Tuesday, September 04, 2007

NEW TUTORIAL! : solidity/turning trick

Hey man IT'S A NEW TUTORIAL! Had a lil' extra time so thought I'd throw this up. So, ever wonder how to get your animation rock solid? Oh, BTW, this is pretty much a tutorial meant and applicable for 2D guys! Sorry CG peeps, I'll do another one that applies to both! Anyway, beyond actually knowing how to draw... which brings me to a side note. These tricks WILL NOT make your animation better, they will only enhance to natural gifting you already possess to make your animation work flow easier and quicker. I had a student once that tried a trick once. He taped his model sheet to the back of his lightbox to control his sizes and proportions, as I suggested. He came back a week later and said "it didn't work, look! My character gets huge." Now, obviously he didn't really pay attention to his model sheet while he was animating because the model sheet doesn't lie, but that's not the point. These tricks are not magic tools that will make you a great animator, the are only extra tools to help your already existing talent. In a day an age where the computer is so much a supplimental part of life and a program exists to help assist you with everything I wonder if there is a bit of preconditioned mentality for us in animation. Anyway, just wanted to make that all clear.
So, ever been animating something that is moving a great distance. Not necessarily fast, just across the entire screen? Or, even harder, across the entire screen SLOWLY? Had difficulty getting those inbetween poses that are freakin' far apart to be solid? Me too... here's a trick. One day I was visiting a friend at James Baxter's studio. He was introducing me to James and I saw James sitting in his seat just tearing bit's of tape off and sticking the ends on his desk like the below photo.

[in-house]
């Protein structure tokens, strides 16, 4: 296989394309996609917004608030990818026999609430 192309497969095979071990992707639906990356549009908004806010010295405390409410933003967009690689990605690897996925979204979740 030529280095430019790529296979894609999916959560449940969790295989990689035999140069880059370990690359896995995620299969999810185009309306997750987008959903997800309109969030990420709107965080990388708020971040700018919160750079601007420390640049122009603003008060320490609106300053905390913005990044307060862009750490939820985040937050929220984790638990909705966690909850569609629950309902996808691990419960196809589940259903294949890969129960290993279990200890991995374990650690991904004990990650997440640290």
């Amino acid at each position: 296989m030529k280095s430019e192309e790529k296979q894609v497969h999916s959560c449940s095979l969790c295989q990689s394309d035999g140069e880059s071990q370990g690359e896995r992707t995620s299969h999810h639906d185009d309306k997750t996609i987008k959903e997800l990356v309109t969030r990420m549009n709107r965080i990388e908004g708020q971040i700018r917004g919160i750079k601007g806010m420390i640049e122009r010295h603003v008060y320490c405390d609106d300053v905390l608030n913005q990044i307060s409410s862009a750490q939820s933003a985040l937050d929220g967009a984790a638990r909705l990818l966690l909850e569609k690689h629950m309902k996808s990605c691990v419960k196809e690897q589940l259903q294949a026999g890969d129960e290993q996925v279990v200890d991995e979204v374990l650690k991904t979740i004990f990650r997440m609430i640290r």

Like so.... anyway, I wasn't real sure what he was doing I just figured he was taping something up or whatever. Well, then I ran into a shot later where the character had to move across the screen very slowly. I was having a bit of a time keeping it solid. I remembered what James was doing and I wondered if this was what it was meant for. So here's what I did. It is easier to inbetween something that is not moving much. So I of course nailed my Key's down like the below picture (BTW the way, these drawings are merely for drawing examples, not meant to be show pieces).

Then I very loosely and lightly nailed down where the inbetween would go. Like this:

Then I lifted the 2nd key off of the pegs and taped it directly over the 1st key drawing so the head shapes matched up.

BTW, you can still do separate charting. I wanted the heads horizontal movement to be even, and the head rotation to favor the first Key. So, chart and inbetween accordingly. Nothing has changed, it just got easier to do.

OK, now you take that inbetween pose and place it directly over the other 2 keys so that the head shape matches up with the two keys. It should look like the characters head is just rotating in place.

The corners of the paper your using should reflect your charts. If the horizontal path is even, the corners will be evenly spaced. I also added a bit of an arc so the paper dips ever so slightly.

Now, just inbetween as you desire!! It's pretty simple really. And trust me, it's WAY faster and more accurate than doing it the other way. Now note: THIS IS NOT TRACE AND PLACE! It's sorta related, but not quite the same. Trace and place will for the most part give you the paper cut out feeling of animation. Shapes won't change and it'll be solid, but unturnable (yes, made that word up :) ) and dead to look at. I hate that kind of animation-- sure it's fast, but, ummmmm, that's all it is. I do recommend ruffing out your shots without doing this. You should not be completely obsessed at the first part of the process with technical perfection, you can clean that up in tie down, which is what this trick is meant for! Anyhow this is the final result!

Hope you guys find this useful! ANIMATE WELL!